Leaked Boeing code points to potential 787 Dreamliner security risks: Report

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U.S. aerospace and defense giant Boeing may be facing another public controversy related to its 787 Dreamliner jets — this one appears to pertain to cybersecurity.

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A new report from Wired details claims by a security researcher that leaked code has exposed potential security flaws in the 787 Dreamliner systems, which could allegedly allow an individual to access a restricted part of the plane’s network. That access may permit the individual to potentially gain control of things ranging from the aircraft’s in-flight entertainment system to its flight controls and sensors.

Boeing denied those claims, saying the scenarios detailed by the researcher “cannot affect any critical or essential airplane system and do not describe a way for remote attackers to access important 787 systems like the avionics system.”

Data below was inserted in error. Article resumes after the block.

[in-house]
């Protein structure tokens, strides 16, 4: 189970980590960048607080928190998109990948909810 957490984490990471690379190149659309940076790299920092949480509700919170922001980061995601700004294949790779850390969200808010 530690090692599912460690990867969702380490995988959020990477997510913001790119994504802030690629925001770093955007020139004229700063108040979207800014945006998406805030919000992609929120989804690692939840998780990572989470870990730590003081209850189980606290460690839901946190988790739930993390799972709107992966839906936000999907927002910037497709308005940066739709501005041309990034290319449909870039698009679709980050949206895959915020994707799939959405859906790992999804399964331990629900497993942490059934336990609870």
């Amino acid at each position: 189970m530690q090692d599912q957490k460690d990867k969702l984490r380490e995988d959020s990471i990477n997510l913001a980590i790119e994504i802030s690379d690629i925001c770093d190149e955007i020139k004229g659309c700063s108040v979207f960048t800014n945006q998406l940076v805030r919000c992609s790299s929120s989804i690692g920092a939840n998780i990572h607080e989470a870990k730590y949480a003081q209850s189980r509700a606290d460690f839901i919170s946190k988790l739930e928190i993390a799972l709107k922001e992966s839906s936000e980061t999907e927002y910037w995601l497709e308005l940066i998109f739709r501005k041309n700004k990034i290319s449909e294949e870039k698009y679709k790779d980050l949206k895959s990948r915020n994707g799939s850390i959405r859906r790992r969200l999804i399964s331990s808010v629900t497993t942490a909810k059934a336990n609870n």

Boeing even said it tested the findings both in a lab and on an airplane and found that “existing defenses in the broader 787 network prevent the scenarios claimed.”

A spokesperson for the Federal Aviation Administration (FAA) said it has been working with Boeing and the Department of Homeland Security to assess the claims and the agency is “satisfied with the assessment of the issue.”


Boeing said the researcher did not have access to its larger system or working environments, calling the presentation “irresponsible and misleading.”

Wired noted that the security researcher admitted that he doesn’t have a full enough picture of the jet, or access to one, to be able to confirm his claims.

Other experts told Wired that – based on the initial findings alone – a thief would not be able to cause immediate danger to passengers.

Nonetheless, the experts believe he has found a potential vulnerability that could lead to larger problems if not addressed.


The claims could bring more attention to the issue of security regarding Boeing’s jets – which has been an ongoing challenge for the company after two of its 787 Max jets were involved in fatal crashes.

The aircraft has been grounded since March. Boeing said it would face a $4.9 billion charge, an estimate of what it will pay out to airlines affected by the grounding.

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